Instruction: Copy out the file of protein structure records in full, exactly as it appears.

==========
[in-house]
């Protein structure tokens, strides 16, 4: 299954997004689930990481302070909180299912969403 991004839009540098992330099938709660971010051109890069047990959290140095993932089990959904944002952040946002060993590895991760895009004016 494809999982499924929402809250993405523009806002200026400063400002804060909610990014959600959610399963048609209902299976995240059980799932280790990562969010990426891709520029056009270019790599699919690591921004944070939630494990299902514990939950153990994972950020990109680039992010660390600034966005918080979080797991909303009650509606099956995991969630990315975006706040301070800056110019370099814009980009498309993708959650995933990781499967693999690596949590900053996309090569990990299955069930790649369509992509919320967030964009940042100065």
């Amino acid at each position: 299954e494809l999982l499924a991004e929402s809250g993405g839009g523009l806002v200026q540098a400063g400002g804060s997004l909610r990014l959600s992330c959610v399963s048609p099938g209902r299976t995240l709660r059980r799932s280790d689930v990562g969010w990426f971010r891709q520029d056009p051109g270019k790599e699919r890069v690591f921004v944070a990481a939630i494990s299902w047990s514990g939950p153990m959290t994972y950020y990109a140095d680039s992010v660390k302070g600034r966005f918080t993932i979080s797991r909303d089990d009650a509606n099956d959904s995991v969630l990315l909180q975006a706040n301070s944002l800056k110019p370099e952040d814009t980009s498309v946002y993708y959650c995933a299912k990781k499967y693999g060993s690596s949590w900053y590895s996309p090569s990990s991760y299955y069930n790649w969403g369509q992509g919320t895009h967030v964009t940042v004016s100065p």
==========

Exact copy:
[in-house]
């Protein structure tokens, strides 16, 4: 299954997004689930990481302070909180299912969403 991004839009540098992330099938709660971010051109890069047990959290140095993932089990959904944002952040946002060993590895991760895009004016 494809999982499924929402809250993405523009806002200026400063400002804060909610990014959600959610399963048609209902299976995240059980799932280790990562969010990426891709520029056009270019790599699919690591921004944070939630494990299902514990939950153990994972950020990109680039992010660390600034966005918080979080797991909303009650509606099956995991969630990315975006706040301070800056110019370099814009980009498309993708959650995933990781499967693999690596949590900053996309090569990990299955069930790649369509992509919320967030964009940042100065």
């Amino acid at each position: 299954e494809l999982l499924a991004e929402s809250g993405g839009g523009l806002v200026q540098a400063g400002g804060s997004l909610r990014l959600s992330c959610v399963s048609p099938g209902r299976t995240l709660r059980r799932s280790d689930v990562g969010w990426f971010r891709q520029d056009p051109g270019k790599e699919r890069v690591f921004v944070a990481a939630i494990s299902w047990s514990g939950p153990m959290t994972y950020y990109a140095d680039s992010v660390k302070g600034r966005f918080t993932i979080s797991r909303d089990d009650a509606n099956d959904s995991v969630l990315l909180q975006a706040n301070s944002l800056k110019p370099e952040d814009t980009s498309v946002y993708y959650c995933a299912k990781k499967y693999g060993s690596s949590w900053y590895s996309p090569s990990s991760y299955y069930n790649w969403g369509q992509g919320t895009h967030v964009t940042v004016s100065p």